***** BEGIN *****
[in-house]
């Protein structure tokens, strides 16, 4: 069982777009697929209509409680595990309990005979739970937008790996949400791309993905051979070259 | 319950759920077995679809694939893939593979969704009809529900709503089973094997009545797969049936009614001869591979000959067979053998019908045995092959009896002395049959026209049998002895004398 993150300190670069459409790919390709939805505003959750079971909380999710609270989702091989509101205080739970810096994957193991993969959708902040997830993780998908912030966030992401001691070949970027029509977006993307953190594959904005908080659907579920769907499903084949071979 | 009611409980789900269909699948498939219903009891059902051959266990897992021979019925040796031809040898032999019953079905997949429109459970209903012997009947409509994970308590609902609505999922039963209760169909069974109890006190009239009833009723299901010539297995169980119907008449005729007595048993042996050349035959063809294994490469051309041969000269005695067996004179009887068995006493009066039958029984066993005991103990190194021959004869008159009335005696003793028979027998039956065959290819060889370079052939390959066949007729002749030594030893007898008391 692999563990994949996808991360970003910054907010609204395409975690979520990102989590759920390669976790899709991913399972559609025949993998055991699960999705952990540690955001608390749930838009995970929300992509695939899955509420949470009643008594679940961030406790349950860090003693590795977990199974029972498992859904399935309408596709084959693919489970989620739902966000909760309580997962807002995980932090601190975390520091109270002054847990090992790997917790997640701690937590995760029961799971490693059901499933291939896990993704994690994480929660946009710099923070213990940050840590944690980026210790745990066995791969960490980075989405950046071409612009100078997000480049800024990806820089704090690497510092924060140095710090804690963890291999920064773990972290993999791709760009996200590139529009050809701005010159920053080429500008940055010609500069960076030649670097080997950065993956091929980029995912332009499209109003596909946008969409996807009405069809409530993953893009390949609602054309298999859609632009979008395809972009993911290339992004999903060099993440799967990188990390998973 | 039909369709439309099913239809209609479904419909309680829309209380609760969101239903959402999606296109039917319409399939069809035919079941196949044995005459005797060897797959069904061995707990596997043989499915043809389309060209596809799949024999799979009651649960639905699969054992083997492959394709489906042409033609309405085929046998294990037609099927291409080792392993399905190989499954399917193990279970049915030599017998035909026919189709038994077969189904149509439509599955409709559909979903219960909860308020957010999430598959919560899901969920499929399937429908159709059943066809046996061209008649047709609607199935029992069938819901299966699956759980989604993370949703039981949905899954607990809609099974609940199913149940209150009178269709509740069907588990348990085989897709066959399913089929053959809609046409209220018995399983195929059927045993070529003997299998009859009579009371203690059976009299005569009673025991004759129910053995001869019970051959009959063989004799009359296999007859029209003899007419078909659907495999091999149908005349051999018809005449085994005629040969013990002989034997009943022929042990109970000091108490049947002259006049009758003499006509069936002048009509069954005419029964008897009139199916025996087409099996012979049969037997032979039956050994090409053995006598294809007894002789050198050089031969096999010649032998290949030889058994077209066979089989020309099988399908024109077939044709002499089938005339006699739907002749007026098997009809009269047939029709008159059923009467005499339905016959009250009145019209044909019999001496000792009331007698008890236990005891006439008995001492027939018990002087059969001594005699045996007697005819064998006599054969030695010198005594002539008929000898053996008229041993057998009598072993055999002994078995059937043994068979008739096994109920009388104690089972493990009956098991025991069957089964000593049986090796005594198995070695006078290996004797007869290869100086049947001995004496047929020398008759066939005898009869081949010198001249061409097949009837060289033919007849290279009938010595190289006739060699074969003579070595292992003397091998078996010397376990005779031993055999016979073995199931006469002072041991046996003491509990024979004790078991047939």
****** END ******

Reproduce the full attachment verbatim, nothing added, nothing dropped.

[in-house]
């Protein structure tokens, strides 16, 4: 069982777009697929209509409680595990309990005979739970937008790996949400791309993905051979070259 | 319950759920077995679809694939893939593979969704009809529900709503089973094997009545797969049936009614001869591979000959067979053998019908045995092959009896002395049959026209049998002895004398 993150300190670069459409790919390709939805505003959750079971909380999710609270989702091989509101205080739970810096994957193991993969959708902040997830993780998908912030966030992401001691070949970027029509977006993307953190594959904005908080659907579920769907499903084949071979 | 009611409980789900269909699948498939219903009891059902051959266990897992021979019925040796031809040898032999019953079905997949429109459970209903012997009947409509994970308590609902609505999922039963209760169909069974109890006190009239009833009723299901010539297995169980119907008449005729007595048993042996050349035959063809294994490469051309041969000269005695067996004179009887068995006493009066039958029984066993005991103990190194021959004869008159009335005696003793028979027998039956065959290819060889370079052939390959066949007729002749030594030893007898008391 692999563990994949996808991360970003910054907010609204395409975690979520990102989590759920390669976790899709991913399972559609025949993998055991699960999705952990540690955001608390749930838009995970929300992509695939899955509420949470009643008594679940961030406790349950860090003693590795977990199974029972498992859904399935309408596709084959693919489970989620739902966000909760309580997962807002995980932090601190975390520091109270002054847990090992790997917790997640701690937590995760029961799971490693059901499933291939896990993704994690994480929660946009710099923070213990940050840590944690980026210790745990066995791969960490980075989405950046071409612009100078997000480049800024990806820089704090690497510092924060140095710090804690963890291999920064773990972290993999791709760009996200590139529009050809701005010159920053080429500008940055010609500069960076030649670097080997950065993956091929980029995912332009499209109003596909946008969409996807009405069809409530993953893009390949609602054309298999859609632009979008395809972009993911290339992004999903060099993440799967990188990390998973 | 039909369709439309099913239809209609479904419909309680829309209380609760969101239903959402999606296109039917319409399939069809035919079941196949044995005459005797060897797959069904061995707990596997043989499915043809389309060209596809799949024999799979009651649960639905699969054992083997492959394709489906042409033609309405085929046998294990037609099927291409080792392993399905190989499954399917193990279970049915030599017998035909026919189709038994077969189904149509439509599955409709559909979903219960909860308020957010999430598959919560899901969920499929399937429908159709059943066809046996061209008649047709609607199935029992069938819901299966699956759980989604993370949703039981949905899954607990809609099974609940199913149940209150009178269709509740069907588990348990085989897709066959399913089929053959809609046409209220018995399983195929059927045993070529003997299998009859009579009371203690059976009299005569009673025991004759129910053995001869019970051959009959063989004799009359296999007859029209003899007419078909659907495999091999149908005349051999018809005449085994005629040969013990002989034997009943022929042990109970000091108490049947002259006049009758003499006509069936002048009509069954005419029964008897009139199916025996087409099996012979049969037997032979039956050994090409053995006598294809007894002789050198050089031969096999010649032998290949030889058994077209066979089989020309099988399908024109077939044709002499089938005339006699739907002749007026098997009809009269047939029709008159059923009467005499339905016959009250009145019209044909019999001496000792009331007698008890236990005891006439008995001492027939018990002087059969001594005699045996007697005819064998006599054969030695010198005594002539008929000898053996008229041993057998009598072993055999002994078995059937043994068979008739096994109920009388104690089972493990009956098991025991069957089964000593049986090796005594198995070695006078290996004797007869290869100086049947001995004496047929020398008759066939005898009869081949010198001249061409097949009837060289033919007849290279009938010595190289006739060699074969003579070595292992003397091998078996010397376990005779031993055999016979073995199931006469002072041991046996003491509990024979004790078991047939």